March 05, 2024

India among top 3 countries that achieved Green Building certification in 2023

India managed to stay in third spot on the US Green Building Council’s (USGBC) annual list of the top 10 countries for Leadership in Energy and Environmental Design (LEED) in 2023. The prestigious annual survey certified 248 projects in India spanning 7.2 million gross square metres (GSM). While China topped the list with upwards of 24.53 million GSM certified, Canada occupied second spot at 7.9 million GSM.

A built structure earns the moniker of a “green building” when it puts the natural environment at the heart of its form and function. This is done by using sustainable materials in construction and optimization of natural resources like water, light and air to improve energy efficiency and ensure better ventilation. Such buildings produce less non-biodegradable waste and gives healthier indoor air quality to occupants.

The pandemic which turned our world upside down, has had one positive impact on our lives, though. It has brought us back in touch with Nature, leading to a renewed interest and traction for green buildings, as more and more people are now concerned about the ecological footprints their residences or offices are leaving on the environment.

Over the past few years, India has demonstrated an unwavering commitment towards achieving UN Sustainable Development Goals fixed for 2030 by consistently ranking within the top-three bracket. This is a clear indication on the country’s sharp focus on combating climate change by stressing on environmentally conscious practices. LEED in India is administered by the Green Building Certification Inc. (GBCI) which has been advocating the merits of sustainable construction practices across the country.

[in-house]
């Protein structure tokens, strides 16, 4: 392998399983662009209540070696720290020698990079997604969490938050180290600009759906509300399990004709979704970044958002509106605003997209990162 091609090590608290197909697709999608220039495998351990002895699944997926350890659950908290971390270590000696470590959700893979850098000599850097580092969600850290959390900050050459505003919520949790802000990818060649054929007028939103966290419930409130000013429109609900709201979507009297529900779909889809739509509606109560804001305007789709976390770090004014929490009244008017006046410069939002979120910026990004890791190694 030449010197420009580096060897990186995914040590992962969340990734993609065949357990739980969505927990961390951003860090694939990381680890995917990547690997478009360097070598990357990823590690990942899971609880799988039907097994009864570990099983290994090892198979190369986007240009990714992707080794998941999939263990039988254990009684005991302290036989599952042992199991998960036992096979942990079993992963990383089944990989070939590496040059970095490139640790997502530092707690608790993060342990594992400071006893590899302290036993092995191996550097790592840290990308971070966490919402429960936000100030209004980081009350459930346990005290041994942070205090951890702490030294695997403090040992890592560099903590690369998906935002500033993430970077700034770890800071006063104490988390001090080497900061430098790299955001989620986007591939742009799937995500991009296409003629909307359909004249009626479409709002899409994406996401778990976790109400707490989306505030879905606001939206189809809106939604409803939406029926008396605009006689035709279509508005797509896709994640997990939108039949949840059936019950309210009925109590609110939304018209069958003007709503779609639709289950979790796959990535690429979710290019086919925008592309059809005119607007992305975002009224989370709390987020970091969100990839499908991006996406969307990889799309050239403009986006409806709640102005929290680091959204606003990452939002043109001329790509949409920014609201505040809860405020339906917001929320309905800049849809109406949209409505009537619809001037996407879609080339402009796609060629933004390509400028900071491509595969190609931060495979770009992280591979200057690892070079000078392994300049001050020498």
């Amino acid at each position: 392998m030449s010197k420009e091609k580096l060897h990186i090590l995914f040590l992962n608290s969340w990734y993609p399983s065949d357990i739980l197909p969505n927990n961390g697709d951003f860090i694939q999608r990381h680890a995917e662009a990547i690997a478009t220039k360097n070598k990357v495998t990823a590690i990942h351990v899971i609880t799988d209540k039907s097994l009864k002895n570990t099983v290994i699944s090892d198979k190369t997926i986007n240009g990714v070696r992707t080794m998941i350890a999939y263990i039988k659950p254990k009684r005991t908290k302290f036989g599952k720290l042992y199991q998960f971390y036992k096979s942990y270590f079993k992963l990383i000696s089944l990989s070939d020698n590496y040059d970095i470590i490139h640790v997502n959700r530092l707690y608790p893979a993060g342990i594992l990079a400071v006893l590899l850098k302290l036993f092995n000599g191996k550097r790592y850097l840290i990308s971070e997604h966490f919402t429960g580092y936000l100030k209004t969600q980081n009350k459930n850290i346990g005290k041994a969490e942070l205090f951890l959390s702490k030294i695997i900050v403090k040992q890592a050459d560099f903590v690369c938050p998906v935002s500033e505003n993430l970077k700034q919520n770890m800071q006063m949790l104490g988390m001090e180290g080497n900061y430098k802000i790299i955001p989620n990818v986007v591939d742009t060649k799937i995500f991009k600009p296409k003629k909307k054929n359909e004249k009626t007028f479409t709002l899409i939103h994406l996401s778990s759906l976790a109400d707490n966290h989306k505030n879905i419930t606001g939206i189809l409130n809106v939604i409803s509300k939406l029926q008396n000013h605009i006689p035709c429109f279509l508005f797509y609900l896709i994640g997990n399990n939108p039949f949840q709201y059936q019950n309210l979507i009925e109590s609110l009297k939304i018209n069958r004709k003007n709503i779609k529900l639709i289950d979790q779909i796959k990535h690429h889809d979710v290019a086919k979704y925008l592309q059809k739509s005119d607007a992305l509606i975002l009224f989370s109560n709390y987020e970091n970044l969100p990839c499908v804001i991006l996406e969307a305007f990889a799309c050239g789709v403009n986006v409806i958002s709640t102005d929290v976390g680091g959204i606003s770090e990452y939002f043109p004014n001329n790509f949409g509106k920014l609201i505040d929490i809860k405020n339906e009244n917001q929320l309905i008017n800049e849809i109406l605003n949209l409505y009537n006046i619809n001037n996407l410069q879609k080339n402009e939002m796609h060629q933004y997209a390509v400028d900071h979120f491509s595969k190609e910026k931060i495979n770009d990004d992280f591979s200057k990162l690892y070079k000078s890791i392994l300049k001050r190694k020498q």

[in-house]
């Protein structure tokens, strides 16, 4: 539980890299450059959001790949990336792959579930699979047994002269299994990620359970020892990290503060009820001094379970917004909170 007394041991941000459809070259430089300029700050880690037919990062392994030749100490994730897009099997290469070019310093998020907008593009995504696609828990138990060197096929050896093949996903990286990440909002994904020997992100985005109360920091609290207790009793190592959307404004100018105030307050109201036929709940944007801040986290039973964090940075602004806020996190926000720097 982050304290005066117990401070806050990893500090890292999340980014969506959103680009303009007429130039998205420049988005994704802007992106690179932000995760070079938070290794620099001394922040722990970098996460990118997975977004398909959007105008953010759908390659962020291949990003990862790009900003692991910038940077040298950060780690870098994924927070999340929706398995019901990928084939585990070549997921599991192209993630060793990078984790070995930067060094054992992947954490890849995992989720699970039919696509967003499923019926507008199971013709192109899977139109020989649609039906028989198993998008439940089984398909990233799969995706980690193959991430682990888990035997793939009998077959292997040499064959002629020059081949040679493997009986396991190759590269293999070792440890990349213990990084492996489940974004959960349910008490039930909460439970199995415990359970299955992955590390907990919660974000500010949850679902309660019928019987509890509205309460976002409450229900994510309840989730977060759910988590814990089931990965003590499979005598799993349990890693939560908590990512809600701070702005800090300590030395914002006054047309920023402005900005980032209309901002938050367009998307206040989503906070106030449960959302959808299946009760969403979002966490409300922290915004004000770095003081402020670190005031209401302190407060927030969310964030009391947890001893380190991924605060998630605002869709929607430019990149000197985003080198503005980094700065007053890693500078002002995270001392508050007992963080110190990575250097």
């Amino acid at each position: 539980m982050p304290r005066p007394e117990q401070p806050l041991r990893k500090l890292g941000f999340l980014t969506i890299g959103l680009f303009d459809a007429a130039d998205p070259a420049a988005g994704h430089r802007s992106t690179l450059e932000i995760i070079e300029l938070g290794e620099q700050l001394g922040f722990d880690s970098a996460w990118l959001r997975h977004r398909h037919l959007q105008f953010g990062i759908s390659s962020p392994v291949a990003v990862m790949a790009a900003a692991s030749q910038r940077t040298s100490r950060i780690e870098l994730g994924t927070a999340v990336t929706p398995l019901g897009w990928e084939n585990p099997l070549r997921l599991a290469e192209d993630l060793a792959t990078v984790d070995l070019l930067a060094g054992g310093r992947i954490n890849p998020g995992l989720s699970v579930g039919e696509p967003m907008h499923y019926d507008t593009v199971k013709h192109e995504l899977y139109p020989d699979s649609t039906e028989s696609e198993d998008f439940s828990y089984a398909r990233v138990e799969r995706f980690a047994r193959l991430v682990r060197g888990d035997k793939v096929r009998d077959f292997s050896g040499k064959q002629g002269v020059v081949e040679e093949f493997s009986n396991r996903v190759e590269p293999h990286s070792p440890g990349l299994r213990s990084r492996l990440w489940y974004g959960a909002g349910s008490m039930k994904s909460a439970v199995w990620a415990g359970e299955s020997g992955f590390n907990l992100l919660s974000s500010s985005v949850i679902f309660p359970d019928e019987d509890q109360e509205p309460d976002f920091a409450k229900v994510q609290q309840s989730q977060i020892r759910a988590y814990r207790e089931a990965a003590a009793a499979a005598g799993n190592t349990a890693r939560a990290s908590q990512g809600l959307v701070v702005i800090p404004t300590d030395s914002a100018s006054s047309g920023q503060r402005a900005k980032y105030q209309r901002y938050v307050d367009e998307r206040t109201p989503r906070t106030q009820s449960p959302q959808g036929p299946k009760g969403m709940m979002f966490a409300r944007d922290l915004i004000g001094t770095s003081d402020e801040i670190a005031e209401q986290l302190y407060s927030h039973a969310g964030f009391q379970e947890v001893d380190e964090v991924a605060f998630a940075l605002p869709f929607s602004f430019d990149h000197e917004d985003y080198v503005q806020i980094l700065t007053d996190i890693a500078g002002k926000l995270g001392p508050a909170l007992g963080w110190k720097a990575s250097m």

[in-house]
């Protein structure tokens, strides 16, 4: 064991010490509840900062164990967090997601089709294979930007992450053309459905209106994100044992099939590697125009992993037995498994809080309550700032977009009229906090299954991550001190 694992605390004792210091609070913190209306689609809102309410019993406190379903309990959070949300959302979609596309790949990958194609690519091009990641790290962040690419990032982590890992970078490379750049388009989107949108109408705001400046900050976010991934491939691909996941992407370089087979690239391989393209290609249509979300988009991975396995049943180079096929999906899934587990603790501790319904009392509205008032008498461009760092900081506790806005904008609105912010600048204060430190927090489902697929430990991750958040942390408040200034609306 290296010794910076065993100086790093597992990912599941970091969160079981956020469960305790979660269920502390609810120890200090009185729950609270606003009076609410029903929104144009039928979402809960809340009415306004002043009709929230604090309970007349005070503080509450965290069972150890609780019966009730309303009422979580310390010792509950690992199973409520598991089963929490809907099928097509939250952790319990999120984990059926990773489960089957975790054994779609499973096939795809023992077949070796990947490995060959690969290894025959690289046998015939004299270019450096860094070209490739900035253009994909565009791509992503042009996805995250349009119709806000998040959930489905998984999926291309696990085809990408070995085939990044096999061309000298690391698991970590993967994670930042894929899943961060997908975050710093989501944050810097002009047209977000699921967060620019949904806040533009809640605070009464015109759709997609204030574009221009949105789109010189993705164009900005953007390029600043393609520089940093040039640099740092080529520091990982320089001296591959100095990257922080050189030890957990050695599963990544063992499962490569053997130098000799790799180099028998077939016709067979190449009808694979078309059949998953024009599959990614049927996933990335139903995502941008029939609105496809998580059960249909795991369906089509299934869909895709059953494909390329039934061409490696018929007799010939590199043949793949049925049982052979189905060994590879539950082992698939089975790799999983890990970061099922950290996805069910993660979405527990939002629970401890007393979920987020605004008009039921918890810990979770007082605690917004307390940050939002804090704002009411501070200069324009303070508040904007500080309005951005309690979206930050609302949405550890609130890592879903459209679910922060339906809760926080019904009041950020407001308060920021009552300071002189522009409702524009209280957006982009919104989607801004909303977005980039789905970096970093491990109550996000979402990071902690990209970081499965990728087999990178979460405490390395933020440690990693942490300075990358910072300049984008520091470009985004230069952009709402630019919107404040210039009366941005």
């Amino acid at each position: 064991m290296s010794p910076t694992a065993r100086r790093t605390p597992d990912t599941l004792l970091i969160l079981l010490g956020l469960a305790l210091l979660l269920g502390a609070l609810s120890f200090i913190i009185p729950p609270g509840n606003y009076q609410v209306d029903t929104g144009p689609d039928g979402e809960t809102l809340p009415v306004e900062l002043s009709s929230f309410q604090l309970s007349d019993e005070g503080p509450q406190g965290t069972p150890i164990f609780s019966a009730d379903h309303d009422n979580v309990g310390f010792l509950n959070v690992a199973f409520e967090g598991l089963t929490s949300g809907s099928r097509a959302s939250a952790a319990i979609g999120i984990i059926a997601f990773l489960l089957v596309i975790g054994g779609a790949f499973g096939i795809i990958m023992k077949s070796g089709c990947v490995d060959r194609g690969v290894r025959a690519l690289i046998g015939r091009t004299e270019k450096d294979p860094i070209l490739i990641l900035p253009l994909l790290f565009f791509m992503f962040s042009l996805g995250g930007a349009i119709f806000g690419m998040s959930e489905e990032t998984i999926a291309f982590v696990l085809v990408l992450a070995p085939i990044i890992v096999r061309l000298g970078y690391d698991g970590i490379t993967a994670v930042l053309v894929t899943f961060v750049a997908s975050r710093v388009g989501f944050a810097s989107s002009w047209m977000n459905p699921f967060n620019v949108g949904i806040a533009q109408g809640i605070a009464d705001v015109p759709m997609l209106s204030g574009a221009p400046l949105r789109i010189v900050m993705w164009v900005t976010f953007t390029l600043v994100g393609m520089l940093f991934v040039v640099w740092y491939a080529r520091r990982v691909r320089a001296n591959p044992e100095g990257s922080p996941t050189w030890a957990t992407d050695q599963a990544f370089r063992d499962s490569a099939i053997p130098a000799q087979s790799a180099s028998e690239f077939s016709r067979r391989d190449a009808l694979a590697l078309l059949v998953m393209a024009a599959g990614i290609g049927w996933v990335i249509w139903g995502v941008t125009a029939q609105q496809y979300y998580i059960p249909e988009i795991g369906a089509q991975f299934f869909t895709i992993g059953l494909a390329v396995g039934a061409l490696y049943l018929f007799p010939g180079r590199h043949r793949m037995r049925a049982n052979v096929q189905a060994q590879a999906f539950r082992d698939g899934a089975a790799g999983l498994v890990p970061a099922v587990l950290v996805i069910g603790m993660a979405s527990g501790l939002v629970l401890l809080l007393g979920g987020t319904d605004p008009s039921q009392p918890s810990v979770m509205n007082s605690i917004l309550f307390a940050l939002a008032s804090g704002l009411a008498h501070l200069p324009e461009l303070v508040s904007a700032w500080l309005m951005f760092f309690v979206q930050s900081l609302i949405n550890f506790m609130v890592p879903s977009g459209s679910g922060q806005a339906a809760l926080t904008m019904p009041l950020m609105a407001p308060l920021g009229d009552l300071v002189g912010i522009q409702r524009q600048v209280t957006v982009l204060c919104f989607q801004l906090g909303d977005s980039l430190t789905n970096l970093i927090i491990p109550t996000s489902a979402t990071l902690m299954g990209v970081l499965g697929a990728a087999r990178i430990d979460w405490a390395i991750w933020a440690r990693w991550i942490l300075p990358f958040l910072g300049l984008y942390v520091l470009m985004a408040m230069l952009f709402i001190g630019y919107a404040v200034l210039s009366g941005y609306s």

The consensus-based rating system was formulated keeping in mind tech inputs and raw materials that can be easily sourced in today’s market scenario, with the objective of promoting the use of local resources for design and construction, energy efficiency, water conservation, reduced use of fossil fuels and responsible handling of domestic waste to protect the environment.

The system is both prescription- and performance-based, appraising mandatory requirements as well as credit points and is designed to be user-friendly. The primary concern is the quality of life that occupants can expect, assessed based on national as well as global parameters.

The benefits of Green New Buildings certified by GBCI are numerous, whether tangible or intangible. The tangible benefits for occupants would primarily include a significant reduction in power and water consumption. While water use could be cut down by 30 to 50 per cent, a 20 to 30 per cent reduction in energy spending could be achieved in the best-case scenario.

The intangible advantages are no less critical and would include superior indoor air quality, lots of natural light filtering in, leading to significant health and well-being benefits for occupants, and of course safeguarding natural resources which are finite, besides more efficient handling of waste. All these pluses automatically result in enhanced resale value of the property.

According to Gopalakrishnan Padmanabhan, MD – Southeast Asia & Middle East, GBCI: “With India’s rapidly growing urban landscape, investment in green buildings becomes imperative, which extends beyond resource efficiency and reduced environmental impact. India’s consistent presence among the top countries for LEED underscores the dedicated pursuit of sustainable living and widespread adoption of green buildings.”

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